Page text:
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Dev Biol. 2003 Jul 15;259(2):288-302.

Neural crest motility and integrin regulation are distinct in cranial and trunk populations.

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Department of Neurobiology and Anatomy, University of Utah, School of Medicine, 20 North 1900 East, Salt Lake City, UT 84132-3401, USA.

Erratum in

  • Dev Biol. 2004 Jan 1;265(1):292.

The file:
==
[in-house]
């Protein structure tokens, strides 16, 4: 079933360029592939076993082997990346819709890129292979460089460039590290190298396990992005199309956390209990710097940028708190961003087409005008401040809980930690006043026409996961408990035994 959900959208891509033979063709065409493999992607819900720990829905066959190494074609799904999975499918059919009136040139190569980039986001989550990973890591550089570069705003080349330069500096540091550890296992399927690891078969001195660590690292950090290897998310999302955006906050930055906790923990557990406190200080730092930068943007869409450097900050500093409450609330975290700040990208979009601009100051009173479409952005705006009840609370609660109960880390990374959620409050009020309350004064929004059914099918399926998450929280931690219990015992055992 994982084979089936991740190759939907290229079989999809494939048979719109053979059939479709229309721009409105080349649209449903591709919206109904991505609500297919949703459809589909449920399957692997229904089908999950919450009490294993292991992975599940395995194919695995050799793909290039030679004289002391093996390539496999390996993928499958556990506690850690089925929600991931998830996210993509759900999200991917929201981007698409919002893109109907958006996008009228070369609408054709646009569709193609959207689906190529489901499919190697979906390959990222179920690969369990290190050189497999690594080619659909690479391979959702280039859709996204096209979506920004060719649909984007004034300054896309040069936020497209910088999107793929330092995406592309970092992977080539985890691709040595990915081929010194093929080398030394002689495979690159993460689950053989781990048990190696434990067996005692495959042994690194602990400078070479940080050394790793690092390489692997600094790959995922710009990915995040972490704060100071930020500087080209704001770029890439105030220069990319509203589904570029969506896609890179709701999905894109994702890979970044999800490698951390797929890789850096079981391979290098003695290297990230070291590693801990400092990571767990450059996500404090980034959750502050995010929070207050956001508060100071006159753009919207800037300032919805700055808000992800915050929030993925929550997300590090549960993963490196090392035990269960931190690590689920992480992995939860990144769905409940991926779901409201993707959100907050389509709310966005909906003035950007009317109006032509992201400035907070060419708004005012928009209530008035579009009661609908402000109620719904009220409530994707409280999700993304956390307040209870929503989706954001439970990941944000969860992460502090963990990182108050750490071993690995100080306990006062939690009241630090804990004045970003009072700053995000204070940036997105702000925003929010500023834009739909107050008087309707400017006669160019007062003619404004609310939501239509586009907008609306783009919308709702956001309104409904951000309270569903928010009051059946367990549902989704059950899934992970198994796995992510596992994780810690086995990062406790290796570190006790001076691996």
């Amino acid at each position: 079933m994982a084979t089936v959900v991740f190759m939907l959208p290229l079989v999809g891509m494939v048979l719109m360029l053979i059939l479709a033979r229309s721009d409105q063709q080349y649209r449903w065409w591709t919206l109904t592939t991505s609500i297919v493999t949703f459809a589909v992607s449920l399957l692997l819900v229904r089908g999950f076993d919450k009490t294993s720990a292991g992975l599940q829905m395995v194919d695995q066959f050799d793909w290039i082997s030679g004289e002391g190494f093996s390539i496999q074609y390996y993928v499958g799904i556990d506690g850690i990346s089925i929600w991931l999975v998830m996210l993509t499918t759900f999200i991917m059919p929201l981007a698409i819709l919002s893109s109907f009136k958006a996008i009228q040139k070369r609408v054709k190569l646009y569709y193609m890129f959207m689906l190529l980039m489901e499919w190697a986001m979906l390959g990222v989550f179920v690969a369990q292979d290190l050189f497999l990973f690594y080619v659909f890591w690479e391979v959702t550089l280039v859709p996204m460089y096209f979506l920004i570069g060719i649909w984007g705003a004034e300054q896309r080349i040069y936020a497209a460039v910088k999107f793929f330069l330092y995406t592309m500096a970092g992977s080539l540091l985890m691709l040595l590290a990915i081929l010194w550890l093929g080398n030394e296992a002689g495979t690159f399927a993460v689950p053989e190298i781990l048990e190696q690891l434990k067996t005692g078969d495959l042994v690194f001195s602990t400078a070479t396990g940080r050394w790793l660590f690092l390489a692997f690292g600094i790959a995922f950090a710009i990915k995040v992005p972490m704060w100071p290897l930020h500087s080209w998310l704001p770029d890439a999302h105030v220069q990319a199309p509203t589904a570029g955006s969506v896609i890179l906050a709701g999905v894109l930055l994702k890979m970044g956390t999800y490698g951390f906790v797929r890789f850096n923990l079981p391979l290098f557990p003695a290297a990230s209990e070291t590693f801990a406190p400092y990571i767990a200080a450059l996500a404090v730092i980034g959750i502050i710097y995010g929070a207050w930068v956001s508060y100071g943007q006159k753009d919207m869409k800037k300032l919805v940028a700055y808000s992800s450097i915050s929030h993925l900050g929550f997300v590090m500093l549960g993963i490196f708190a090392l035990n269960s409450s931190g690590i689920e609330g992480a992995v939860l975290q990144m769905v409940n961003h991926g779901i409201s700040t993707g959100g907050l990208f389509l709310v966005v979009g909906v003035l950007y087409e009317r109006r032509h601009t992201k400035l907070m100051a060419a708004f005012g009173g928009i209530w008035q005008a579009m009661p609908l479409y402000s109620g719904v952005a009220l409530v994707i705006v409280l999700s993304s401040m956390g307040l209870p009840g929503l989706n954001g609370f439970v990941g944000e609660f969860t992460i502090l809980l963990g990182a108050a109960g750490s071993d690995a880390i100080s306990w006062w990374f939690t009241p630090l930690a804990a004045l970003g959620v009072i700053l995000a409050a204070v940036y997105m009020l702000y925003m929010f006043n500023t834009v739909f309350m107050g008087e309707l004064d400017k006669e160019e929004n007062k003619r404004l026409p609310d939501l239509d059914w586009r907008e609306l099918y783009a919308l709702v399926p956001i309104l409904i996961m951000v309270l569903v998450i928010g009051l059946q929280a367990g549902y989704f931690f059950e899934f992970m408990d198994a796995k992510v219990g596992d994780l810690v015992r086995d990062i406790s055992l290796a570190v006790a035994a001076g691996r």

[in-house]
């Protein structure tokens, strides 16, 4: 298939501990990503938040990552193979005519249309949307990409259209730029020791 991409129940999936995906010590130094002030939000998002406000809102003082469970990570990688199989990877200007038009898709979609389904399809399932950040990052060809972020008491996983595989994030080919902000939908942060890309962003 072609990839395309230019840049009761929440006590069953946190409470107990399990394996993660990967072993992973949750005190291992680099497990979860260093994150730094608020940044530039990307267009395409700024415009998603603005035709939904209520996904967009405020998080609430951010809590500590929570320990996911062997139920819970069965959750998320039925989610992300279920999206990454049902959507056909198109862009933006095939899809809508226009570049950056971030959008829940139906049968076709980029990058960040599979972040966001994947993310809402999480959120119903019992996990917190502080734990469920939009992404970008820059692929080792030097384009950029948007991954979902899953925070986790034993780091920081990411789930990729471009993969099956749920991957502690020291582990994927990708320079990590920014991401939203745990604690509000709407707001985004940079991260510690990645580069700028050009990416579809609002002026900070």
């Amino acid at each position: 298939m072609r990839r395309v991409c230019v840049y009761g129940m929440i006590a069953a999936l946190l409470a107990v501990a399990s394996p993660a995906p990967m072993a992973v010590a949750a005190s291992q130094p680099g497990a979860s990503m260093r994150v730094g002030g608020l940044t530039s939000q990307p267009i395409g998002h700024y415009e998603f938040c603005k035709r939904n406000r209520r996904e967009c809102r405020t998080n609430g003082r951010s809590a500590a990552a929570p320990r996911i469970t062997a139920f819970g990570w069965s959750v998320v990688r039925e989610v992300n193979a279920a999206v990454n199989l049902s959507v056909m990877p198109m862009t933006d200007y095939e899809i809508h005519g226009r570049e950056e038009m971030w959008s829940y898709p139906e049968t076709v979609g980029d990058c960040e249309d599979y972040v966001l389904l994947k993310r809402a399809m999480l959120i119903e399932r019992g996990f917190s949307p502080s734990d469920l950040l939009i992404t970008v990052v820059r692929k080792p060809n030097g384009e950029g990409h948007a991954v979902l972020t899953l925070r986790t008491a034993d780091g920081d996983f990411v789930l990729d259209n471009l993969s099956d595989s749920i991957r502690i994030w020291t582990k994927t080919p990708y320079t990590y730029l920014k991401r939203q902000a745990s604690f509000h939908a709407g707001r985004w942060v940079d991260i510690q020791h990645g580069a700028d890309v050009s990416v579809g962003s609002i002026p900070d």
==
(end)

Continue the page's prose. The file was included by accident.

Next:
The neural crest is a transient cell population that travels long distances through the embryo to form a wide range of derivatives. The extensive migration of the neural crest is highly unusual and incompletely understood. We examined the ability of neural crest cells (NCCs) to migrate under different conditions in vitro. Unlike most motile cell types, avian NCCs migrate efficiently on a wide range of fibronectin concentrations. Strikingly, the migration of NCCs on laminin depends on the axial level from which the crest is derived. On high concentrations of laminin, cranial NCCs migrate at approximately twice the rate of trunk NCCs and show greater persistence, a higher percentage of migratory cells, and a less organized cytoskeleton. The difference in migration between cranial and trunk neural crest is not due to transcriptional differences in integrin mRNA, but rather to differences in posttranslational regulation. Overexpression of a single integrin is sufficient to significantly slow the migration velocity of cranial neural crest cultured on high laminin densities. These results demonstrate that neural crest cells accommodate a wide range of ECM concentrations in vitro and suggest that differences in integrin regulation along the anterior-posterior axis may contribute to differences in neural crest migration and cell fate.

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